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Rocketing from 1 million views in five hours to 3 million views in under 48 hours and now 10 million views in 10 days, the latest video from BYUtv's sketch comedy group "Studio C" has gone viral on YouTube.

This season, the "Studio C" team made an extra effort to not only produce a good television show but to reach more viewers on YouTube, and several of its most recent videos have done just that.

On Nov. 14, the group released the video "Top Soccer Shootout Ever With Scott Sterling," a sketch written by actor Matt Meese that now has more than 11 million views.

Producer Jared Shores, as well as the cast and crew, didn't expect that this clip would be their first YouTube video to surpass 1 million views, let alone 10 million.

"When he first pitched it to us, everyone thought it was really funny, and we really enjoyed it, but I don’t think anyone, even when it was posted, no one looked at each other and said, 'This is it. This is the one,' " Shores said. "We all just said, ‘Oh, it turned out really good. This is good.' But we kind of say that about all of the stuff we do. We wouldn’t put something out that we think, ‘That’s pretty bad.’ ”

In the video, Meese plays the role of a goalie for the Yale soccer team in a match against North Carolina. The video begins at the end of regulation with each team tied with two goals going into a penalty kick shootout. Each time Sterling takes his turn as goalie, he is able to block the shot with his face.

"We kind of treated it realistically like it’s a real soccer game and what would happen if this poor soccer player just happened to get hit in the face every time, and his team thought he was a good luck charm, like they couldn’t take him out; they couldn’t afford to because he was doing so well," Shores explained.

Once the video was released, it began to pick up views all over the world, specifically in the United Kingdom and Eastern Europe.

"As soon as it got picked up and shared internationally, it was like, ‘Oh yeah, that makes sense,' " Shores said. "We never really thought, 'Oh, this will hit a real international audience,' but it’s been picked up and stolen by a lot of foreign Facebook pages. There's one in India that ripped it off and one in Spain that ripped it off, and they each have millions of views on it. It was weird. It’s like this is so crazy that this is real. Everyone is picking up on it. … You don’t even have to speak English apparently. You just have to watch people get pounded in the face."

Since releasing the video, Shores has been surprised by the number of viewers who continue to question whether the video is staged or real.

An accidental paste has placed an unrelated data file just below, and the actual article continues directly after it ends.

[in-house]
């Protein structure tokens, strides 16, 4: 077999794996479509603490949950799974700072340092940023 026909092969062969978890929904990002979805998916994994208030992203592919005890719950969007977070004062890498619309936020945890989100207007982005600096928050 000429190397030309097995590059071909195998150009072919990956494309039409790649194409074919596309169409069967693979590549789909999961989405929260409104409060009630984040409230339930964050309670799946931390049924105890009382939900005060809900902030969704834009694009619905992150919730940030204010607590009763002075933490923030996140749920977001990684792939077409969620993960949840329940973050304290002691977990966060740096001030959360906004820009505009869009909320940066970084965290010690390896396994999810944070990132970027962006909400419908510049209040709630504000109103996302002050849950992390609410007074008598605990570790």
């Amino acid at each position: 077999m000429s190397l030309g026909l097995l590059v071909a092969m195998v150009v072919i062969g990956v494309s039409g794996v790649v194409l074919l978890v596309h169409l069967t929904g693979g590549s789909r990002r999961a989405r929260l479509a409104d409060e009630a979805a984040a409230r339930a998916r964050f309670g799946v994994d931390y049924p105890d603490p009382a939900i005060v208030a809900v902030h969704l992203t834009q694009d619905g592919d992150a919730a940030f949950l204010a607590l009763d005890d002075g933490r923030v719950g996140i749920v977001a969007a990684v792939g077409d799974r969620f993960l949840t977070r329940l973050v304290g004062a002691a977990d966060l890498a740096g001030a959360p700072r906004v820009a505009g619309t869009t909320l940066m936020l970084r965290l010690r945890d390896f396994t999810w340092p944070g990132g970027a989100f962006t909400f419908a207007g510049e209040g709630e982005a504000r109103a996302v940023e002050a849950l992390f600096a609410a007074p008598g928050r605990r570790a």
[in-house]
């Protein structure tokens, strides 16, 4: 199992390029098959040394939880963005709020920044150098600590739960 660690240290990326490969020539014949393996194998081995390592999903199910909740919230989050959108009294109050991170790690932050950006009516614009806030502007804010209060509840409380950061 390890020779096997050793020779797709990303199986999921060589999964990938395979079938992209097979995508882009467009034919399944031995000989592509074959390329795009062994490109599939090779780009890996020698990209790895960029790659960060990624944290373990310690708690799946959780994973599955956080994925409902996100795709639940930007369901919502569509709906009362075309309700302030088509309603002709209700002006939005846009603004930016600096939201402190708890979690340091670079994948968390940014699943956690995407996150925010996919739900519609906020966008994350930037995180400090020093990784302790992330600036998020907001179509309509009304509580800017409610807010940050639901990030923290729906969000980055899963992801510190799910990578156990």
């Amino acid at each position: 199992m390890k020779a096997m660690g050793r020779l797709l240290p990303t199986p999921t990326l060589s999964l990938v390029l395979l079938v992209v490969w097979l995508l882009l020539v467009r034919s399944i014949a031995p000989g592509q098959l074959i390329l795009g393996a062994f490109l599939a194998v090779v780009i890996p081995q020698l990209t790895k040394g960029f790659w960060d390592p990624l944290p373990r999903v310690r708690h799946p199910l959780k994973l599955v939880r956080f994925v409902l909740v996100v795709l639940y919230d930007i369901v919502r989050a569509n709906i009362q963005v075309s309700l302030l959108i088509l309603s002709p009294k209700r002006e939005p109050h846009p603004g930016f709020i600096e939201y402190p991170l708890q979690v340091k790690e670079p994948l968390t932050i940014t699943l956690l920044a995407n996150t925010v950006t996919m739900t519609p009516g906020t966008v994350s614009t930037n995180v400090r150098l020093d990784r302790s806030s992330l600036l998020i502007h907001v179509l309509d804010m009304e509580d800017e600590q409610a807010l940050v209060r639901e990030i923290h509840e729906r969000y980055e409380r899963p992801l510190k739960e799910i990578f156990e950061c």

"It’s interesting to see lots of people be like, 'Is this real or is it totally fake?' And we’re like, 'Yeah, of course it’s fake,’ ” Shores said. "We kind of write all our sketches with this 'what-if' mentality. What if someone got hit in the face five times on accident? What would that look like?"

Another question Shores has often received is how he was able to hit Meese with the ball in the right spot every time. Shores said that took a little "movie magic."

"I shot it such that if there’s ever a soccer player and Matt when they’re in the same shot, that wide shot, there’s actually no soccer ball there," Shores explained. "Every time it’s mimed by the soccer player. Then I would take it and shoot it the second time, so I would pull Matt out of the goal, and wherever we would have Matt kind of jump and fall, I would put a green board as a reference and have them kick the ball against a board so we could reference the physics of the soccer ball."

This process became even more complicated in the last shot of the video in which Meese blocked the soccer ball with his face after it ricocheted off the goal post. To film that shot, Shores had the soccer player actually kick the ball above the goal, and then he filmed a separate ball bouncing off the goal and into Meese.

"We matched it with computer effects, mirrored images," Shores said. "I had a great graphics team that was able to line up the ball and match it so it hits Matt right where it needs to and still have it (look) real because for us it was key that it looked as real as possible. The physics of it, it blows my mind away, but it was real important for us to feel like we have all those elements to get that authenticity."

As for the close-up shots, Shores explained that he let each cast member take turns hitting Meese in the face with a soft rubber ball.

"It sounds easy, but surprisingly it was hard to hit Matt right where we wanted to, so we had to do it a number of times," Shores said.

Shores was also grateful for the BYU men's soccer team's participation in the video, as well as fans who volunteered to sit in the stadium bleachers from 8 p.m. until 3 a.m., when they finally completed shooting.

"We had hard-core fans," Shores said. "It worked out really nice. ... We’ve easily got the best fans."

As the video continues to acquire views, Shores expressed his appreciation for being able to do what he loves and for the success the team has found.

"It’s crazy," Shores said. "It’s been like a roller coaster for us. We’re all in shock and awe a little bit. It’s been really cool, we’re all really, really thankful. This season’s been more of a breakout for us than any other seasons in the past, which has been really cool to see and to feel like all of our hard work is continually paying off for us because we, the whole cast and crew, we really jump into the show and devote our lives to it. It’s cool to see that our sacrifice and hard work just really showed some positive results, that the show’s been able to get out there and find more eyeballs and having a big appeal and a lot of positive feedback."

"Studio C" airs on BYUtv Monday nights at 8 p.m. MST.

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